Sake Nation “Activities of New Sake Breweries: Part 3”

By Kosuke Kuji

Hokkaido prefecture is fast garnering attention as home to one of several new locations of Kamikawa Taisetsu Sake Brewery, featured in the last report.
Another reason Hokkaido is garnering attention is a sake brewery in Gifu prefecture relocated their entire sake brand to produce sake in Hokkaido, an unprecedented development in past history.
Koji Yamada, CEO of Michizakura Shuzou brewery, producer of the “Michizakura” sake brand for the past 143 years, explained the impact of global warming and the search for a new location from their deteriorated brewery in Gifu prefecture led to his decision to relocate to Hokkaido prefecture.
The reason for their relocation had nothing to do with a brewery closure nor any change in ownership. The current owner of the founding family departed Gifu prefecture after nearly 140 years in business and chose Hokkaido prefecture as their new home to continue their legacy.
Japan is indeed impacted by global warming, requiring western breweries to expand their cooling facilities while rice crops are more easily destroyed by high temperatures. I hear breweries in southern and western Japan face many challenges due to the weather. Moving to Hokkaido prefecture eliminates this challenge posed by the climate. Further, recent rice harvested in Hokkaido is said to have improved significantly.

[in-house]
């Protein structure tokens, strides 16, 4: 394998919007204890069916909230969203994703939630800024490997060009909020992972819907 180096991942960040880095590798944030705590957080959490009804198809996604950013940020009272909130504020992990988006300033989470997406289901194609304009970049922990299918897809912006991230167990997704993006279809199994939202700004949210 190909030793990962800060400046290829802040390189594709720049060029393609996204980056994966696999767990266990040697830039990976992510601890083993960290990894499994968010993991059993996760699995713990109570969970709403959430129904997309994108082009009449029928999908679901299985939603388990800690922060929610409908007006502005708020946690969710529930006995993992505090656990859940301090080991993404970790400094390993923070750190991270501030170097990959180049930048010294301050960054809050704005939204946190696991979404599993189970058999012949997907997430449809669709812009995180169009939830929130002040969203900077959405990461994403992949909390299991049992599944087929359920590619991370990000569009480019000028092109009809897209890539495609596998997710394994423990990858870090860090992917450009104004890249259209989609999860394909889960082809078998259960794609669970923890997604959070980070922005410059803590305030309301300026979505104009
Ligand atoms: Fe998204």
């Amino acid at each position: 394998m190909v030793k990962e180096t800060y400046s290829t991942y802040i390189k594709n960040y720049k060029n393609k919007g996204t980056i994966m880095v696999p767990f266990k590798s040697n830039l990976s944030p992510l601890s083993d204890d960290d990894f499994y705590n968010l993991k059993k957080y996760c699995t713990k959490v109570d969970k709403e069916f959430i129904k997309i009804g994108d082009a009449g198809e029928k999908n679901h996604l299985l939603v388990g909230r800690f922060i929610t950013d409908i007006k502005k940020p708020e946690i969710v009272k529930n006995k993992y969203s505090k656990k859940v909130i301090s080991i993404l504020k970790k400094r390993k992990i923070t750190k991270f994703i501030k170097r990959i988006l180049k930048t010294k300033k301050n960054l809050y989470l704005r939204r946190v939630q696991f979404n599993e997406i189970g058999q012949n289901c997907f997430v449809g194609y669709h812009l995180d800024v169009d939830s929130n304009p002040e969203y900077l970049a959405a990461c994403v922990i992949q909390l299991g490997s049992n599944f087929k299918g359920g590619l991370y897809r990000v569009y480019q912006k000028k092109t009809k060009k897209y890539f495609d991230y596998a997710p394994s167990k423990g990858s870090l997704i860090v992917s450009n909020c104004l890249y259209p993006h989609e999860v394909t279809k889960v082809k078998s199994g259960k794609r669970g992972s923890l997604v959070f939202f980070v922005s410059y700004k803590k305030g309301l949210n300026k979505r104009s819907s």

Further, Hokkaido prefecture is prepared to welcome new breweries to the region like Kamikawa Taisetsu Sake Brewery, which likely inspired Yamada to relocate to Hokkaido.
The new “Michizakura,” released as a new regional sake produced in Hokkaido, is popular among many fans of the Michizakura sake brand in addition to new consumers in Hokkaido, indicating their relocation was a success.
I’m confident regional sake from Hokkaido prefecture will continue to garner attention.

酒豪大陸「新しい酒蔵の息吹 その3」